Bacteria are small yet smart, and some of them are becoming what we call superbugs or antibiotic-resistant bacteria. Let’s talk about exactly what superbugs are, why they’re so dangerous, and how you can help keep them at bay.
What is antibiotic resistance?
When an antibiotic is no longer effective against bacteria it would normally treat, we call that bacteria “antibiotic-resistant”. Antibiotic-resistant bacteria could be resistant to one specific antibiotic or to multiple antibiotics. The more antibiotics a bacteria is resistant to, the more dangerous and hard-to-treat that bacteria becomes.
How does antibiotic resistance happen?
When you take an antibiotic to treat an infection, your prescription should be strong enough and long enough to kill all of the bacteria. If not, the leftover bacteria can adapt, becoming antibiotic-resistant and harder to kill. When it comes to bacteria, what doesn’t kill them literally makes them stronger.
Why are superbugs so dangerous?
Before antibiotic use became standard practice, common infections like pneumonia and tuberculosis were leading causes of death in the US. Imagine if those antibiotics suddenly stopped working! That’s why superbugs are such a hot topic of concern. Here are four of the most dangerous superbugs out there:
1) Methicillin-resistant Staphylococcus aureus (MRSA)
MRSA is a type of antibiotic-resistant bacteria that usually causes skin infections but can also cause fatal lung infections (pneumonia) and bloodstream infections (sepsis) without treatment. MRSA is hard to treat because it doesn’t respond to many of the most commonly used antibiotics, like penicillins. The good news is that rates of MRSA in hospitals are decreasing as we get better at keeping infections from spreading.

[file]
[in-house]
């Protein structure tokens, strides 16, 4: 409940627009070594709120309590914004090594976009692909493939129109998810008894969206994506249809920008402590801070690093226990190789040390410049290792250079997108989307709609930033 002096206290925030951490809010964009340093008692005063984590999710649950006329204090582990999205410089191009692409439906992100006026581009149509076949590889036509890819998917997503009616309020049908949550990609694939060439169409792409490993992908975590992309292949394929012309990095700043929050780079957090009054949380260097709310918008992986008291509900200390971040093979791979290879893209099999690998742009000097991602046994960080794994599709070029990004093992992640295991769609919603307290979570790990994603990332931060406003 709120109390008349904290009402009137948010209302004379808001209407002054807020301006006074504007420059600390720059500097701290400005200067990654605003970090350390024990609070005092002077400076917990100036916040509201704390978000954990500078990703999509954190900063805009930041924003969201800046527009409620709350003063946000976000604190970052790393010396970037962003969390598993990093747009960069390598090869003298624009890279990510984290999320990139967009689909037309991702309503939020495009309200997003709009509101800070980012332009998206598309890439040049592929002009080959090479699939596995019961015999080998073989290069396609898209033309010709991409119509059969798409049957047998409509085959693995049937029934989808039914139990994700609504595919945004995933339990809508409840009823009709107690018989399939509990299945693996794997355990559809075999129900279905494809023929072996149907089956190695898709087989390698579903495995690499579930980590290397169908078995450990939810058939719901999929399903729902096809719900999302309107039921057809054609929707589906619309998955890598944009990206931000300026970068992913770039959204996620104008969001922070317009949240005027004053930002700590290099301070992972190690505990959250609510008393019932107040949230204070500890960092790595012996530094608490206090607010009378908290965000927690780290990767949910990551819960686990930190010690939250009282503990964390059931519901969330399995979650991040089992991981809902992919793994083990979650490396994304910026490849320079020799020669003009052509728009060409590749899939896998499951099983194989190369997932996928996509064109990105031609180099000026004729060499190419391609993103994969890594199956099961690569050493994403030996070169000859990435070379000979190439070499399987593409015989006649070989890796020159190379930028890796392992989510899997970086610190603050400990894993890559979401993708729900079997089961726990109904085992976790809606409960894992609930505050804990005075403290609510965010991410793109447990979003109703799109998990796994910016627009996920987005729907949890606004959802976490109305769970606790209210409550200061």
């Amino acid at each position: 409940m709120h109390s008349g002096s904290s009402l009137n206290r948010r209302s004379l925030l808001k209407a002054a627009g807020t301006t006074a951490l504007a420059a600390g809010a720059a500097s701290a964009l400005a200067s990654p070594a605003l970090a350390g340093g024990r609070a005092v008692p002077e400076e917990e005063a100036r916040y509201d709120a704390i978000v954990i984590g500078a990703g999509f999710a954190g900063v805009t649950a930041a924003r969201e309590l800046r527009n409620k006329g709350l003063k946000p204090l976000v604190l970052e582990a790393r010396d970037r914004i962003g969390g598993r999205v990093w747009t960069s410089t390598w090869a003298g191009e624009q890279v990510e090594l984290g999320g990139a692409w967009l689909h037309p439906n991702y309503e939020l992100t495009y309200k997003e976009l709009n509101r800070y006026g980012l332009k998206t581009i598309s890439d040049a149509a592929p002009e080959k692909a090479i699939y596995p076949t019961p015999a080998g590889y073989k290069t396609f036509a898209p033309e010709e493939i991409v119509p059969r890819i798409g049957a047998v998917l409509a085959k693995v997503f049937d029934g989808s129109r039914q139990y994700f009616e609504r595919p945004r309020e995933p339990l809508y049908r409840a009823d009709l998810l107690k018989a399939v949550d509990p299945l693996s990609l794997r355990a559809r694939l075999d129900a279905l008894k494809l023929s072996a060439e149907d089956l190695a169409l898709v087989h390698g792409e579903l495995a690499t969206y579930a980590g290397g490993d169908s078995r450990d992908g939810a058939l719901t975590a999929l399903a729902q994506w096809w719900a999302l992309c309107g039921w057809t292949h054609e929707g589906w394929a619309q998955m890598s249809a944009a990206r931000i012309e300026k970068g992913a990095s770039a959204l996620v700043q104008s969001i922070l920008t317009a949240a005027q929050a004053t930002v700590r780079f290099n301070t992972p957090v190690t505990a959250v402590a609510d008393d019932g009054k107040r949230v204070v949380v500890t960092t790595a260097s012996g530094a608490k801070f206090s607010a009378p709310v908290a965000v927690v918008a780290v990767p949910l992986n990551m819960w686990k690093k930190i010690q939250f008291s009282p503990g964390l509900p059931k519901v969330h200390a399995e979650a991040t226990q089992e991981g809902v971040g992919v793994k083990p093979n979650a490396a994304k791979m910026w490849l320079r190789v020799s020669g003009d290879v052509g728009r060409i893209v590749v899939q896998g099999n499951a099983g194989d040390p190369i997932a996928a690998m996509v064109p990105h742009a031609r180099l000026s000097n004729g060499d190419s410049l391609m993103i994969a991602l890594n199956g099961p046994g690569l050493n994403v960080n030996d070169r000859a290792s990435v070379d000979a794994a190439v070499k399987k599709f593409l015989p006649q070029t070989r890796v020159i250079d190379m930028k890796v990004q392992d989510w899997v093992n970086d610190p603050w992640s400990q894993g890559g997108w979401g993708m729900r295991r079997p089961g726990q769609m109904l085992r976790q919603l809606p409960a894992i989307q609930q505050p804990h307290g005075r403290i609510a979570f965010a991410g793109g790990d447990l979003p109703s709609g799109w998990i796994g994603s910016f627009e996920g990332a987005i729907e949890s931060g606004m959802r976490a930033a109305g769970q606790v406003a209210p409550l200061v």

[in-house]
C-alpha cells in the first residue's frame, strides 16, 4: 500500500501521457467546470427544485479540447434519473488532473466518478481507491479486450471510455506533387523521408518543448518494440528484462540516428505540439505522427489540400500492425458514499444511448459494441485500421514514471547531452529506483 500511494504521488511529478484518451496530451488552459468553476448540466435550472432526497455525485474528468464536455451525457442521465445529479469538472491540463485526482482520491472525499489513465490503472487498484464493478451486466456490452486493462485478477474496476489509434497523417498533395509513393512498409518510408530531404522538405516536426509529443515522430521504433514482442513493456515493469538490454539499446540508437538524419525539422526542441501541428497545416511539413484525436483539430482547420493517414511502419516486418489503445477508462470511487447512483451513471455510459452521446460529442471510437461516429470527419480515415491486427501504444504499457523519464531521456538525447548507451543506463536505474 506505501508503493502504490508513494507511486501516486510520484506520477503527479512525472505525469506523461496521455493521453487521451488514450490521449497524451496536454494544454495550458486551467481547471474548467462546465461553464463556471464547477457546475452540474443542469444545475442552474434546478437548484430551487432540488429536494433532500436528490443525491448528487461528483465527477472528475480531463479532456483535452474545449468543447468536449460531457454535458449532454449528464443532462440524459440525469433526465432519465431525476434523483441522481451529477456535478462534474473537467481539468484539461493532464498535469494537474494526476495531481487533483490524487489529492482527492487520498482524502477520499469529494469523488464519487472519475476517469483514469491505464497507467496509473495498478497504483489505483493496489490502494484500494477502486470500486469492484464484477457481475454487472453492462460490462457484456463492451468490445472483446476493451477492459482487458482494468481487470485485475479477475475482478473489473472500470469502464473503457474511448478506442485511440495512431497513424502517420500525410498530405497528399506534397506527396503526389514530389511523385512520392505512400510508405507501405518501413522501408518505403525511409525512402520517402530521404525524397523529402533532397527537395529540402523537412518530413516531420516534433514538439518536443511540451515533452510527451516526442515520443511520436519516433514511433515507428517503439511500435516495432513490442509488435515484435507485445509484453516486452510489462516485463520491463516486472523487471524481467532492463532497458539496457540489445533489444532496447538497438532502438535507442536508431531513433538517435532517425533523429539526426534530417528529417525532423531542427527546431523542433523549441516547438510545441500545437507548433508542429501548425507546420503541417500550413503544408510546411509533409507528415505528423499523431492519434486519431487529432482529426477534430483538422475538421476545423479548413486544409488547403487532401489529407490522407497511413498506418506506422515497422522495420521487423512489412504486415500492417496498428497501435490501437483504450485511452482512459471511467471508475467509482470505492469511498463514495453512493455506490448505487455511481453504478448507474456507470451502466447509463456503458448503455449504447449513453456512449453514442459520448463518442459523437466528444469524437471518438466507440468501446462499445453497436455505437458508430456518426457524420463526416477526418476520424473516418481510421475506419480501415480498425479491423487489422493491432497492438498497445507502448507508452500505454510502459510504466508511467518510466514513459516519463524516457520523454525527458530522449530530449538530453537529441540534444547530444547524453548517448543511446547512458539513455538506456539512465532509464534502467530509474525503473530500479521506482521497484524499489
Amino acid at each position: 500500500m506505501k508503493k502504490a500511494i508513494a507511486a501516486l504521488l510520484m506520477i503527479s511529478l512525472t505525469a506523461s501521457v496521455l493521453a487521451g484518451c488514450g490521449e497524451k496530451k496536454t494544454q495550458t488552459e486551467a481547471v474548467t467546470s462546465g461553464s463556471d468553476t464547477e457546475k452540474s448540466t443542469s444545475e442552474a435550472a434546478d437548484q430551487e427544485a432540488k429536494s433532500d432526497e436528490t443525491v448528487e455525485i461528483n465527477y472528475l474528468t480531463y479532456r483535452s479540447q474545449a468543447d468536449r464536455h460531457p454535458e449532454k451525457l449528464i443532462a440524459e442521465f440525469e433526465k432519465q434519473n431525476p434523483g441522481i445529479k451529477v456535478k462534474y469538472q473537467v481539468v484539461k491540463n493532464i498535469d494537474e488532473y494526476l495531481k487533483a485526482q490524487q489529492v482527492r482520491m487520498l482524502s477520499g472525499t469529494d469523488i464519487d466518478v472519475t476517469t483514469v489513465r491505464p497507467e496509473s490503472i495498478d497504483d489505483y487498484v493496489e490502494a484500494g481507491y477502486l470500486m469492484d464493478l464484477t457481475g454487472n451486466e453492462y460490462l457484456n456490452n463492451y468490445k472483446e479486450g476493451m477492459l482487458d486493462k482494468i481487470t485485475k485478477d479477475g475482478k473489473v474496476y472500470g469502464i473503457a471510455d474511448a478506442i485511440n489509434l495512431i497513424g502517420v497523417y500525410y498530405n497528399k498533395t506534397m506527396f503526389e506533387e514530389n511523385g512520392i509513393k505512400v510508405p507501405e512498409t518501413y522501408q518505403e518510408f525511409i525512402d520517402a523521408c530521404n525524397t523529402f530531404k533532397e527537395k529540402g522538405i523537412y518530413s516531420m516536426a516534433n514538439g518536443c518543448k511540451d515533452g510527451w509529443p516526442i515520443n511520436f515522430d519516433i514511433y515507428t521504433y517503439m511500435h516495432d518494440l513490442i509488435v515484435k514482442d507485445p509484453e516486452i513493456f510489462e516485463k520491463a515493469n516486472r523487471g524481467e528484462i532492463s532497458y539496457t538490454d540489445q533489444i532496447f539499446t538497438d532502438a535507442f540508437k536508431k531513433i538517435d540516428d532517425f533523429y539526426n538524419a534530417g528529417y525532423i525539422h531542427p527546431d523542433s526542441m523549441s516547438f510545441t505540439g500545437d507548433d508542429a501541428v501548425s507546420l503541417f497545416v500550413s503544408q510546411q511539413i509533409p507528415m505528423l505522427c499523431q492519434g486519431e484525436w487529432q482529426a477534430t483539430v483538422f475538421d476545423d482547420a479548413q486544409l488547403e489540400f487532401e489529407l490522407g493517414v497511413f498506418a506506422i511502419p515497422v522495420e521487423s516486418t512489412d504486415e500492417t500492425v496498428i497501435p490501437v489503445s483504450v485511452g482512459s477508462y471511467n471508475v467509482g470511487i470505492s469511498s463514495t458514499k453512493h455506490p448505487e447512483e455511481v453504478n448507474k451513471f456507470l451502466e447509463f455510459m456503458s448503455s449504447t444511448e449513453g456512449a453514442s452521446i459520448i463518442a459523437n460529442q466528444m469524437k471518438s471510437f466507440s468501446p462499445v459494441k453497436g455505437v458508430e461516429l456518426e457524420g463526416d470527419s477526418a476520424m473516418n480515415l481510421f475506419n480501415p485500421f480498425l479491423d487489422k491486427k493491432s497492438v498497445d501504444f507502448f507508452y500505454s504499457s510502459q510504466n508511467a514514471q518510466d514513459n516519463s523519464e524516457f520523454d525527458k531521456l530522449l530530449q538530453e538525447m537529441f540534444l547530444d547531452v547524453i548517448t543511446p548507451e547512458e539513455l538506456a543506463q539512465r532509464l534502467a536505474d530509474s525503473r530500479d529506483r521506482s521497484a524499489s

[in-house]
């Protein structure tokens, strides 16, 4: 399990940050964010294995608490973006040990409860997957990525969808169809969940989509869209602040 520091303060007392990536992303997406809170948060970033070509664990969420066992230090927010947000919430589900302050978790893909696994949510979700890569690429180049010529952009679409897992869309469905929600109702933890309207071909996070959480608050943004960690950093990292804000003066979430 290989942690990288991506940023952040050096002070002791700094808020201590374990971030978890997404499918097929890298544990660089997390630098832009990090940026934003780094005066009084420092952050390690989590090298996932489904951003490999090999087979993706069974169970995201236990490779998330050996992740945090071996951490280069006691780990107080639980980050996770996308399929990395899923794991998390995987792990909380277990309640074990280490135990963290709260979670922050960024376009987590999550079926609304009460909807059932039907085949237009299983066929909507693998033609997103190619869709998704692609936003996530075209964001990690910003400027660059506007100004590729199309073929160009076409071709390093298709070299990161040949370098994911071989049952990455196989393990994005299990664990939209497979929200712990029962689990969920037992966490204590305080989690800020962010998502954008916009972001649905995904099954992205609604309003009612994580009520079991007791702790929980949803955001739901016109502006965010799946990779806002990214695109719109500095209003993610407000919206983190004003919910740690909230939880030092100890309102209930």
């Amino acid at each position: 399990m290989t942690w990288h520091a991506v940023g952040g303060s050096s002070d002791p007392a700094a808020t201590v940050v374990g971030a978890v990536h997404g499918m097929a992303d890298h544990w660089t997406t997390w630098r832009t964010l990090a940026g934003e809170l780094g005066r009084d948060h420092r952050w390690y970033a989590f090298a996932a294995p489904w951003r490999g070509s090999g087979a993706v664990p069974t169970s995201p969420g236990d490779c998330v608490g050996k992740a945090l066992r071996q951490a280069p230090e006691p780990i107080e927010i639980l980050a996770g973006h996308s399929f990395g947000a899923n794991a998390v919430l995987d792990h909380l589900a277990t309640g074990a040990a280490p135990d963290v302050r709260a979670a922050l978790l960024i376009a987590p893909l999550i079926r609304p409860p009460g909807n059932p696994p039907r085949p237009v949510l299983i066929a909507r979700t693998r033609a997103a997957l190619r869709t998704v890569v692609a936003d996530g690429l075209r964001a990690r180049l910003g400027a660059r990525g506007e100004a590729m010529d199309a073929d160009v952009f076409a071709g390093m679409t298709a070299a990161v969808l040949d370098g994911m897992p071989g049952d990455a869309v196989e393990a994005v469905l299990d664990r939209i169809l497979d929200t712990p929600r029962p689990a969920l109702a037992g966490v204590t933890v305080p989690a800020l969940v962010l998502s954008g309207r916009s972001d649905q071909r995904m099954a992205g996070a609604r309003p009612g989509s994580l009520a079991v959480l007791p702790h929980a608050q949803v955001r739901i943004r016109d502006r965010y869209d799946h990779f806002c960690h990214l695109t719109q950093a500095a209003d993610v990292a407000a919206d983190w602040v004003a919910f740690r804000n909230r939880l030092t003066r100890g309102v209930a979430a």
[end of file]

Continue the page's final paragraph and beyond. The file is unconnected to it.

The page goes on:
2) Antibiotic-resistant Clostridium difficile (C. diff)
C. diff is a dangerous infection that causes severe inflammation, cramping, and diarrhea. Ironically, you have a higher risk of developing C. diff if you’ve taken antibiotics recently. Almost 30 thousand people in the US die of C. diff every year, and this statistic is even more concerning when you consider that many C. diff infections are resistant to common antibiotics.
3) Super drug-resistant gonorrhea
Gonorrhea, which can cause sterility and miscarriage, is one of the most common sexually transmitted diseases in the US, typically affecting people in their teens and early 20s. It used to be easily treated with azithromycin (Zithromax) or ceftriaxone (Rocephin). But over time, super drug-resistant gonorrhea has spread, making treating it much more difficult. According to the CDC, of 400 thousand new cases of gonorrhea reported each year, about a third are resistant to at least one antibiotic.
4) Multi-drug-resistant tuberculosis (MDR TB)